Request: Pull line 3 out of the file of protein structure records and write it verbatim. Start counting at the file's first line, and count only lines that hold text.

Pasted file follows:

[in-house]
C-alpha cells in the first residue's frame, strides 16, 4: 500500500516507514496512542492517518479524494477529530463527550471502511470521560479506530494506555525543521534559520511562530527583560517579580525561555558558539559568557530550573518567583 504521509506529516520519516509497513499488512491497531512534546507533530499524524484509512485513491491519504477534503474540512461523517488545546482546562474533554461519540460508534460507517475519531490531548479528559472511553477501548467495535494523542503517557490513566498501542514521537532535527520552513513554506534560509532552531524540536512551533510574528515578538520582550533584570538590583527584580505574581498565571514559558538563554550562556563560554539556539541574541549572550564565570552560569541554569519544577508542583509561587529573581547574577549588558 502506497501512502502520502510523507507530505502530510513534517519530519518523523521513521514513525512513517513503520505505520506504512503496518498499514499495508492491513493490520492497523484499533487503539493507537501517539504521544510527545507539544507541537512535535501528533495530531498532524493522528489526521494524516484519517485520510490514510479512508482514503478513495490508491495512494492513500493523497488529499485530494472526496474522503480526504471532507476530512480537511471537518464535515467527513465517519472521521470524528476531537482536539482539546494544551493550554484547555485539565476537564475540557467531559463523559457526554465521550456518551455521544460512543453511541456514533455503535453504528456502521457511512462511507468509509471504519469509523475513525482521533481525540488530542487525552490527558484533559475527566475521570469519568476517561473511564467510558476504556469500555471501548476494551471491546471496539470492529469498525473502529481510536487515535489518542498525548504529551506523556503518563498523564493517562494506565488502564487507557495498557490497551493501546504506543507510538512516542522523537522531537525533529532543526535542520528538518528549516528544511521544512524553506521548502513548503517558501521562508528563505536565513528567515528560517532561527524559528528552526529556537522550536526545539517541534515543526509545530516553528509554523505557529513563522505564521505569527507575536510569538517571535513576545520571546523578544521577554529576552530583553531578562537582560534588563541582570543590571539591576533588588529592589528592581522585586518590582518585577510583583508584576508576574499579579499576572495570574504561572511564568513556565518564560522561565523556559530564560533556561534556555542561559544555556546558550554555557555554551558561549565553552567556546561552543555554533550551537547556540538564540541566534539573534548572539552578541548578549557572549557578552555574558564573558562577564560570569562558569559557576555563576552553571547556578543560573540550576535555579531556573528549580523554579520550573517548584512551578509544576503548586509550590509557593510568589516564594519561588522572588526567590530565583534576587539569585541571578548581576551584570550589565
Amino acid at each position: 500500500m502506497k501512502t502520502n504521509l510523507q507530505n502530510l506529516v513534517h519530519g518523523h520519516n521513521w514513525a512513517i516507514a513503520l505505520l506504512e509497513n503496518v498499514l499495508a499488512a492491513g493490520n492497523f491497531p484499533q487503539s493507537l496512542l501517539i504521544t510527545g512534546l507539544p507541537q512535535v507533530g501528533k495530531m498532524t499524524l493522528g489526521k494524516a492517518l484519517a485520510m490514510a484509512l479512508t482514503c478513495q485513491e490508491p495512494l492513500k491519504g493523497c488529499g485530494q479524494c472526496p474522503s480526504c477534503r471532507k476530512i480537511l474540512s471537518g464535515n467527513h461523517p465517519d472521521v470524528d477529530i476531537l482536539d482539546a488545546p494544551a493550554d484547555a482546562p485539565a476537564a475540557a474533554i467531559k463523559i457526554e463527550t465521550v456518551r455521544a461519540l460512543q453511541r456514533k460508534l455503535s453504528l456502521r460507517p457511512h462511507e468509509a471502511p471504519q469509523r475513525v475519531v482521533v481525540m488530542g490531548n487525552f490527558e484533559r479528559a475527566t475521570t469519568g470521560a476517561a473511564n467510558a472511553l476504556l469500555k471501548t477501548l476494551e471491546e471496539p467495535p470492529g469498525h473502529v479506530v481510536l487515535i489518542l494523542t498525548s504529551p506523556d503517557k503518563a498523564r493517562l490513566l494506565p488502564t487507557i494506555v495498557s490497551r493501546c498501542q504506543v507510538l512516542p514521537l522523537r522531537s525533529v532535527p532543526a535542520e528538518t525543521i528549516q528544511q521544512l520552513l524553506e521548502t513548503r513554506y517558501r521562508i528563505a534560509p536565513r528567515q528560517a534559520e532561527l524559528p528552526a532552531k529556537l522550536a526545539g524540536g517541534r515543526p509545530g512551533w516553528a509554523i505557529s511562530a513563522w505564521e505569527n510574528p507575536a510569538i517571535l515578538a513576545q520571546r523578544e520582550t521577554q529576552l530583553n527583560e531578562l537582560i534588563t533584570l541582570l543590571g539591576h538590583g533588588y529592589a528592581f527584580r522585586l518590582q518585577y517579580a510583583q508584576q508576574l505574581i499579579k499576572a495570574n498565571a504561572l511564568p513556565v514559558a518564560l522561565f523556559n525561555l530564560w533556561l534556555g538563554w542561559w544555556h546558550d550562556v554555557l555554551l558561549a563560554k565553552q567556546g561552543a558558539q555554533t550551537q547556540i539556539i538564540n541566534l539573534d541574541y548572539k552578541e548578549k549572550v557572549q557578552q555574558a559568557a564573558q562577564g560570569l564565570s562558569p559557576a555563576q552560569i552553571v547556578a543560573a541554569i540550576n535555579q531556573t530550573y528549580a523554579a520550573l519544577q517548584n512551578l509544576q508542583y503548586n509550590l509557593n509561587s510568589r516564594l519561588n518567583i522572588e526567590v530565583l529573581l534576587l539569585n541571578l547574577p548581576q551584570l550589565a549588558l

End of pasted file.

Amino acid at each position: 500500500m502506497k501512502t502520502n504521509l510523507q507530505n502530510l506529516v513534517h519530519g518523523h520519516n521513521w514513525a512513517i516507514a513503520l505505520l506504512e509497513n503496518v498499514l499495508a499488512a492491513g493490520n492497523f491497531p484499533q487503539s493507537l496512542l501517539i504521544t510527545g512534546l507539544p507541537q512535535v507533530g501528533k495530531m498532524t499524524l493522528g489526521k494524516a492517518l484519517a485520510m490514510a484509512l479512508t482514503c478513495q485513491e490508491p495512494l492513500k491519504g493523497c488529499g485530494q479524494c472526496p474522503s480526504c477534503r471532507k476530512i480537511l474540512s471537518g464535515n467527513h461523517p465517519d472521521v470524528d477529530i476531537l482536539d482539546a488545546p494544551a493550554d484547555a482546562p485539565a476537564a475540557a474533554i467531559k463523559i457526554e463527550t465521550v456518551r455521544a461519540l460512543q453511541r456514533k460508534l455503535s453504528l456502521r460507517p457511512h462511507e468509509a471502511p471504519q469509523r475513525v475519531v482521533v481525540m488530542g490531548n487525552f490527558e484533559r479528559a475527566t475521570t469519568g470521560a476517561a473511564n467510558a472511553l476504556l469500555k471501548t477501548l476494551e471491546e471496539p467495535p470492529g469498525h473502529v479506530v481510536l487515535i489518542l494523542t498525548s504529551p506523556d503517557k503518563a498523564r493517562l490513566l494506565p488502564t487507557i494506555v495498557s490497551r493501546c498501542q504506543v507510538l512516542p514521537l522523537r522531537s525533529v532535527p532543526a535542520e528538518t525543521i528549516q528544511q521544512l520552513l524553506e521548502t513548503r513554506y517558501r521562508i528563505a534560509p536565513r528567515q528560517a534559520e532561527l524559528p528552526a532552531k529556537l522550536a526545539g524540536g517541534r515543526p509545530g512551533w516553528a509554523i505557529s511562530a513563522w505564521e505569527n510574528p507575536a510569538i517571535l515578538a513576545q520571546r523578544e520582550t521577554q529576552l530583553n527583560e531578562l537582560i534588563t533584570l541582570l543590571g539591576h538590583g533588588y529592589a528592581f527584580r522585586l518590582q518585577y517579580a510583583q508584576q508576574l505574581i499579579k499576572a495570574n498565571a504561572l511564568p513556565v514559558a518564560l522561565f523556559n525561555l530564560w533556561l534556555g538563554w542561559w544555556h546558550d550562556v554555557l555554551l558561549a563560554k565553552q567556546g561552543a558558539q555554533t550551537q547556540i539556539i538564540n541566534l539573534d541574541y548572539k552578541e548578549k549572550v557572549q557578552q555574558a559568557a564573558q562577564g560570569l564565570s562558569p559557576a555563576q552560569i552553571v547556578a543560573a541554569i540550576n535555579q531556573t530550573y528549580a523554579a520550573l519544577q517548584n512551578l509544576q508542583y503548586n509550590l509557593n509561587s510568589r516564594l519561588n518567583i522572588e526567590v530565583l529573581l534576587l539569585n541571578l547574577p548581576q551584570l550589565a549588558l